SAO PAULO — Latin America’s sleeping giant, Brazil, seems to be rubbing the sand out of its eyes and is starting to flex its cable TV muscles. The country has only about 215,000 pay TV subscribers at present, of which 70,000 are cable (compared to 3 million in Argentina), but some insiders believe the number of subs could mushroom to 500,000 by the end of the year and hit 3 million by 1998.

Should Brazil ever gets it economic and political acts together — a big if at this point — it could outstrip its southern neighbor as a cable market with a population five times that of Argentina.

Two megagroups are vying to control cable in Brazil. First is an offshoot of TV Globo, the broadcaster that controls about 65% of the TV market in Brazil. The other is the powerful Abril publishing empire, already involved in various media areas, including homevideo.

Both outfits started with scrambled over-the-air delivery systems, UHF for TVA and C-band satellite delivery for Globo. Now, however, the major cities are fast being wired by Net Brasil (the Globo affil), TVA and a third contestant, Multicanal.

Globo launched its operation about two years ago by setting up Globosat in Rio. Last July, Globo’s operation was divided into two separate offshoots. Globosat remained as the Rio-based programmer and Net Brasil was set up in Sao Paulo to handle the actual cabling.

“We already have 49 cable franchises, of which 23 are now operational, with the remainder due to be launched soon,” says Net Brasil topper Alberto Pecegueiro. “… In all, the government awarded 102 franchises around the country.”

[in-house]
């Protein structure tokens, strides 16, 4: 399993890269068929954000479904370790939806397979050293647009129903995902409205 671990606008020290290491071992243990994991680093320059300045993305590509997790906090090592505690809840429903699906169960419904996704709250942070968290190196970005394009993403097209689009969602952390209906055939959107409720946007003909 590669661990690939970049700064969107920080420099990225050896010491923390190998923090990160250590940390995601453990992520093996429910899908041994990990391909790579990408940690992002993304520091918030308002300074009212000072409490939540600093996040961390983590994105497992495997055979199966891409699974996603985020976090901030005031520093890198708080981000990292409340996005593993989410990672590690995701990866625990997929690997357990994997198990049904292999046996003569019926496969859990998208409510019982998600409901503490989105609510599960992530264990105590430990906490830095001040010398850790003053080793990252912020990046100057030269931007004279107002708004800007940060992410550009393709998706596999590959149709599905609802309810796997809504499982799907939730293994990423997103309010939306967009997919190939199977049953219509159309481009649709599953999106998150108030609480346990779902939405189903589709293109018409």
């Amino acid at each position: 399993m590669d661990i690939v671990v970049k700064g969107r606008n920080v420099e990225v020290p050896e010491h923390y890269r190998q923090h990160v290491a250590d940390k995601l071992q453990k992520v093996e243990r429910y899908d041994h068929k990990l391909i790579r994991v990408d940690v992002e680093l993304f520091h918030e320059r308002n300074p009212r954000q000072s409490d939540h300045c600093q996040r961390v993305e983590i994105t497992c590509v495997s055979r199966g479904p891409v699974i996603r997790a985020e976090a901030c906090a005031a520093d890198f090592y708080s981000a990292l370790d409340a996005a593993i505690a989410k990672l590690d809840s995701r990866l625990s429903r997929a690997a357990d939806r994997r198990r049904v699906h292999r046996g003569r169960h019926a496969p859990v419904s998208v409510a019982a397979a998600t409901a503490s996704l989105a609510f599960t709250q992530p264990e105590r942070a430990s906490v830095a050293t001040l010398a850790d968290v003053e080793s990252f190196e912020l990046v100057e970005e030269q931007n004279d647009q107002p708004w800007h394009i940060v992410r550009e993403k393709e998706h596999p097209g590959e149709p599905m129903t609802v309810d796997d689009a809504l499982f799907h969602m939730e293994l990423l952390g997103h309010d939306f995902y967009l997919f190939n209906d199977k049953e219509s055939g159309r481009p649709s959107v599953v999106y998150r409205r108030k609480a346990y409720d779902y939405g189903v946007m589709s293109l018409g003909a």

Luiz Gleiser, Globosat’s program director in Rio, says four of Globo’s own channels — Telecine, Top Sport, Globosat News and Multishow — are using product from ESPN, Tele-Uno, NBC News and Turner. These form part of larger package to subscribers. Pecegueiro claimed Globo already has 75,000 subscribers, about 12,000 each in Rio and Sao Paulo and 50,000 scattered throughout the rest of Brazil.

The charge to homeowners for a package of 24 channels is $ 32. In Rio, there are 18 basic channels and six premium ones, among them the Movie Channel, Cartoon, Tele-Uno and Canada’s TV-5.

Peregueiro says supplier prices will drop as much as 50% starting 1996 when present contracts expire.

The competing heavyweight, TVA’s programming topper, Roberto Rios, claimed the Abril operation already has 160,000 subscribers, 100,000 in Sao Paulo, with the rest in Rio, Curitiba and Brasilia. Operation started on Sept. 15. 1991. Abril is presently huddling with Dutch conglomerate Richmond, which has cable in Holland, South Africa and elsewhere. Rumors are that the Richmond group would invest $ 80 million in the business as a minority partner.

TVA programs six of its own channels, using programming from ESPN, Turner, etc. with a maximum price of $ 40 to subscribers.

“We’re increasing our subscriber base by around 3,000 to 4,000 per month,” says Rios. “Especially useful are the campaigns in Brazil’s largest weekly magazine, Veja, owned by us.”

Rios adds that Abril is in conversations with Disney to hammer out new partnerships.

Abril has been the Brazilian publisher of Disney comics for 40 years, and its Abril Video banner releases Fox and Disney product. Abril also publishes the local version of Playboy.

“By the end of this year, we expect to have 200,000 subscribers in Brazil,” said Rios.

The third cable company is Multicanal, associated to a mining group, CMA, owned by entrepreneur Antonio Dias Leite, who has recently established a partnership with Globo for wiring operations.

Systems being installed have a capacity to deliver 70 channels, 24 of which are already filled with local programming plus an international mix including CNN, Deutsche Welle, TVE from Spain and ESPN. Globo and Bandeirantes TV set up a partnership to launch Sport TV last January.

Cost of purchase of cable franchises from their owners reportedly range from $ 500,000 to $ 5 million. Net Brasil now controls nearly half of the 102 licenses. Multicanal and TVA have almost 20 each. Multicanal has wired three large areas in Sao Paulo, while Net-SP (a subsid of Net Brasil) and TVA are wiring seven other neighorhoods. Net-RJ, the only cable operation in Rio, is already into affluent areas such as Leblon and Tijuca.

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